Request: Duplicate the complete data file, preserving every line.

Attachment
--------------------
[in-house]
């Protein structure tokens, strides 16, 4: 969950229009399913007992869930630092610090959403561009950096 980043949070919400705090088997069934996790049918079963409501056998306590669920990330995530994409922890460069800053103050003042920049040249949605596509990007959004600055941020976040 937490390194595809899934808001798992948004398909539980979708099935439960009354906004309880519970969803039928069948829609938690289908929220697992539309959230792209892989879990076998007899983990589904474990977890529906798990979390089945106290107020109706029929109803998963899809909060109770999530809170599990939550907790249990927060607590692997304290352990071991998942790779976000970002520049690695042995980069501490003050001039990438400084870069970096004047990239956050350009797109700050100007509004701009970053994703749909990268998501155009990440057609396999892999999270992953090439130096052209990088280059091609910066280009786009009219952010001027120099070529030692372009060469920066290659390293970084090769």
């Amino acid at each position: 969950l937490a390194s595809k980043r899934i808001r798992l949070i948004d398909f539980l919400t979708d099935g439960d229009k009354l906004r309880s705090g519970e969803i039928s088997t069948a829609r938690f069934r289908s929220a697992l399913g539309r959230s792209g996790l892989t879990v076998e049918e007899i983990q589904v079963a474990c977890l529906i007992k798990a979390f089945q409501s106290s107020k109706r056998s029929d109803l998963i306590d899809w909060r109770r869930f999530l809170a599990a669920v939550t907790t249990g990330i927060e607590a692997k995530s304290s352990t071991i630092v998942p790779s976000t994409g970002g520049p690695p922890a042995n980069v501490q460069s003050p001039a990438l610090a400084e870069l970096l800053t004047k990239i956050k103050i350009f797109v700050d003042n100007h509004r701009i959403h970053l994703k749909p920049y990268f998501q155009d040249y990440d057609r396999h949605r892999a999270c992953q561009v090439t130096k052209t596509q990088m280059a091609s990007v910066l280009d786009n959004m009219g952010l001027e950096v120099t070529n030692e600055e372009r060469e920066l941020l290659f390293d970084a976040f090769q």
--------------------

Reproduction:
[in-house]
């Protein structure tokens, strides 16, 4: 969950229009399913007992869930630092610090959403561009950096 980043949070919400705090088997069934996790049918079963409501056998306590669920990330995530994409922890460069800053103050003042920049040249949605596509990007959004600055941020976040 937490390194595809899934808001798992948004398909539980979708099935439960009354906004309880519970969803039928069948829609938690289908929220697992539309959230792209892989879990076998007899983990589904474990977890529906798990979390089945106290107020109706029929109803998963899809909060109770999530809170599990939550907790249990927060607590692997304290352990071991998942790779976000970002520049690695042995980069501490003050001039990438400084870069970096004047990239956050350009797109700050100007509004701009970053994703749909990268998501155009990440057609396999892999999270992953090439130096052209990088280059091609910066280009786009009219952010001027120099070529030692372009060469920066290659390293970084090769």
């Amino acid at each position: 969950l937490a390194s595809k980043r899934i808001r798992l949070i948004d398909f539980l919400t979708d099935g439960d229009k009354l906004r309880s705090g519970e969803i039928s088997t069948a829609r938690f069934r289908s929220a697992l399913g539309r959230s792209g996790l892989t879990v076998e049918e007899i983990q589904v079963a474990c977890l529906i007992k798990a979390f089945q409501s106290s107020k109706r056998s029929d109803l998963i306590d899809w909060r109770r869930f999530l809170a599990a669920v939550t907790t249990g990330i927060e607590a692997k995530s304290s352990t071991i630092v998942p790779s976000t994409g970002g520049p690695p922890a042995n980069v501490q460069s003050p001039a990438l610090a400084e870069l970096l800053t004047k990239i956050k103050i350009f797109v700050d003042n100007h509004r701009i959403h970053l994703k749909p920049y990268f998501q155009d040249y990440d057609r396999h949605r892999a999270c992953q561009v090439t130096k052209t596509q990088m280059a091609s990007v910066l280009d786009n959004m009219g952010l001027e950096v120099t070529n030692e600055e372009r060469e920066l941020l290659f390293d970084a976040f090769q």